The labels quite openly manufacture these groups, and while in the West a contrived pop act is something to hide or be ashamed of, in K-pop it seems to be a source of pride. Just because they’re manufactured doesn’t mean they don’t work hard – or aren’t talented. Jenna reiterates this numerous times throughout our conversation, stressing that they are all talented dancers and singers, each with their own unique style. She describes their sound as “really progressive pop, they’re all hella talented. They’re all really good singers, really good dancers… which is not common. In Kpop there’s a thing called ‘the Visual’, the visual does nothing but be someone to look at really. SHINee doesn’t really have a Visual.” Of course, “they’ve got a few songs in there that only Shawols could love,” but objectively, Jenna says, SHINee make good pop music.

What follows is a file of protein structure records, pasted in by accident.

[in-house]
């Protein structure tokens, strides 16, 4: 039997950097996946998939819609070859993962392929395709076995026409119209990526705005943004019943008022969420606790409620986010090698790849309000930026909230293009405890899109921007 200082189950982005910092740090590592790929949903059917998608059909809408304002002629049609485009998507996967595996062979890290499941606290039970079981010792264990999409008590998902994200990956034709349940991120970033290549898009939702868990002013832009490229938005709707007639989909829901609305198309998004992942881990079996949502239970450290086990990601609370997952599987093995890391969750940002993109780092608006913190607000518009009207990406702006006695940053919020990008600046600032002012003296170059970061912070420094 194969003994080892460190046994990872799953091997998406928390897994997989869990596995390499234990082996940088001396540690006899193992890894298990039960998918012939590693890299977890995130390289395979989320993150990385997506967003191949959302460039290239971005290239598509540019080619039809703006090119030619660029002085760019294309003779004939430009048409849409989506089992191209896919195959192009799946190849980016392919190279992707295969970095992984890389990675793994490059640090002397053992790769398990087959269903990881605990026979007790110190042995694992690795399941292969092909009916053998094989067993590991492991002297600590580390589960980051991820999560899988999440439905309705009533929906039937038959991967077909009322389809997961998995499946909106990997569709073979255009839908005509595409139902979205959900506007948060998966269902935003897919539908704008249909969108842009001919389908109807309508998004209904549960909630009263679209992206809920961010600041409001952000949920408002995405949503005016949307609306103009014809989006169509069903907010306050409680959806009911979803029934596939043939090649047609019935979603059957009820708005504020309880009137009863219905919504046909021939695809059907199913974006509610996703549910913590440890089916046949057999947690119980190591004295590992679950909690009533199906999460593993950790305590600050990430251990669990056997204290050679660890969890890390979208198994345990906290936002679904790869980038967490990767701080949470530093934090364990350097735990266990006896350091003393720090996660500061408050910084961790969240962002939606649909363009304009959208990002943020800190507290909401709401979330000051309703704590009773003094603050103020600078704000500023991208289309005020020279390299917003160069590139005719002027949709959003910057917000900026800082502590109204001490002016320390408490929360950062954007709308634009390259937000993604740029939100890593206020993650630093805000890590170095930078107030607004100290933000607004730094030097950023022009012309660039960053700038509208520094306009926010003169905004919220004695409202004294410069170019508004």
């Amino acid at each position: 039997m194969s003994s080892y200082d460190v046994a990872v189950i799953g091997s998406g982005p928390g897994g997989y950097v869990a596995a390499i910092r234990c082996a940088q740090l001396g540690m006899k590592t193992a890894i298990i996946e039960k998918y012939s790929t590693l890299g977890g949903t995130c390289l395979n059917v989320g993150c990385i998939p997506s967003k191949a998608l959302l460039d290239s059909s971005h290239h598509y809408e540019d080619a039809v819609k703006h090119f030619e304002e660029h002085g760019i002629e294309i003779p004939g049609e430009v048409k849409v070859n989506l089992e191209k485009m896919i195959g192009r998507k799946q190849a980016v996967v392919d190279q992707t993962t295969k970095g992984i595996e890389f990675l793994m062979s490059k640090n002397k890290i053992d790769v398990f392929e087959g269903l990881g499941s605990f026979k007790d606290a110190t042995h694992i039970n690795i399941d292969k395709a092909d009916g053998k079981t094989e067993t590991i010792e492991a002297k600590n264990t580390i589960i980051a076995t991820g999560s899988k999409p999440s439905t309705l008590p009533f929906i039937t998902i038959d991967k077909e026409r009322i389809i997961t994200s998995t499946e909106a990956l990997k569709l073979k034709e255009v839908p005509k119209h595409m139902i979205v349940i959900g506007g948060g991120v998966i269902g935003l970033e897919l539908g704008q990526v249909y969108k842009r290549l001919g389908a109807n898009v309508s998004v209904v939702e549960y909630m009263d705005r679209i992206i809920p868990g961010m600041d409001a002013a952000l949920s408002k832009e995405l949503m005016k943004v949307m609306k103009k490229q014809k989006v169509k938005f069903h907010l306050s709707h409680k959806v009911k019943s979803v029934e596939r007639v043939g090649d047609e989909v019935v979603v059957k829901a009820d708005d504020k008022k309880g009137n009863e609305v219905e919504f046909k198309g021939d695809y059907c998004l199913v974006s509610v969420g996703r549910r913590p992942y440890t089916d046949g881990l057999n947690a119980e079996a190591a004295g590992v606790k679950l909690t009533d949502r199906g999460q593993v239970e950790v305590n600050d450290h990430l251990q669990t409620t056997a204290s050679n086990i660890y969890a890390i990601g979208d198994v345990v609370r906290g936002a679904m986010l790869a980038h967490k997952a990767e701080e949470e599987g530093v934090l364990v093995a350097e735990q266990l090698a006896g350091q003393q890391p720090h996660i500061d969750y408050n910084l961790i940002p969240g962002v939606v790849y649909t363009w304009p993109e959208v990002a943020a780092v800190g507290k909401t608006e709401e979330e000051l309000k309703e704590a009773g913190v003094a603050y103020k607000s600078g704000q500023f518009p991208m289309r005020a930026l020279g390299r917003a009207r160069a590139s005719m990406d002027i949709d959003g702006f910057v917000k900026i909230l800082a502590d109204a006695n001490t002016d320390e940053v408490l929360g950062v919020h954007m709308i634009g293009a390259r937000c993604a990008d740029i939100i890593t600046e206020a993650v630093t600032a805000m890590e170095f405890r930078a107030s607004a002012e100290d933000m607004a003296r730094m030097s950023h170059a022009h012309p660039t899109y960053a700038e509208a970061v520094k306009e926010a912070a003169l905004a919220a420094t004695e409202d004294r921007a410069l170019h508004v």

The downside of hardcore K-pop fandom is perhaps an uglier side of the glitzy, overproduced image that is presented to the world. Take the treatment of the staff at various events and lineups. “Even the staff of recording studios, they treat us like animals sometimes. They won’t touch me and my friends, cause we’re western. They’re kind of afraid of us. But the Korean girls, they really treat them like shit.” She also describes the difference in opinions about Korean and foreign K-pop fans. “You can see how they look at us, and laugh. And they really look at us foreign girls and laugh, ’cause they think we must be even sillier than the rest, ’cause we had to leave our home countries to do this. And that’s bullshit. It’s absolute bullshit.”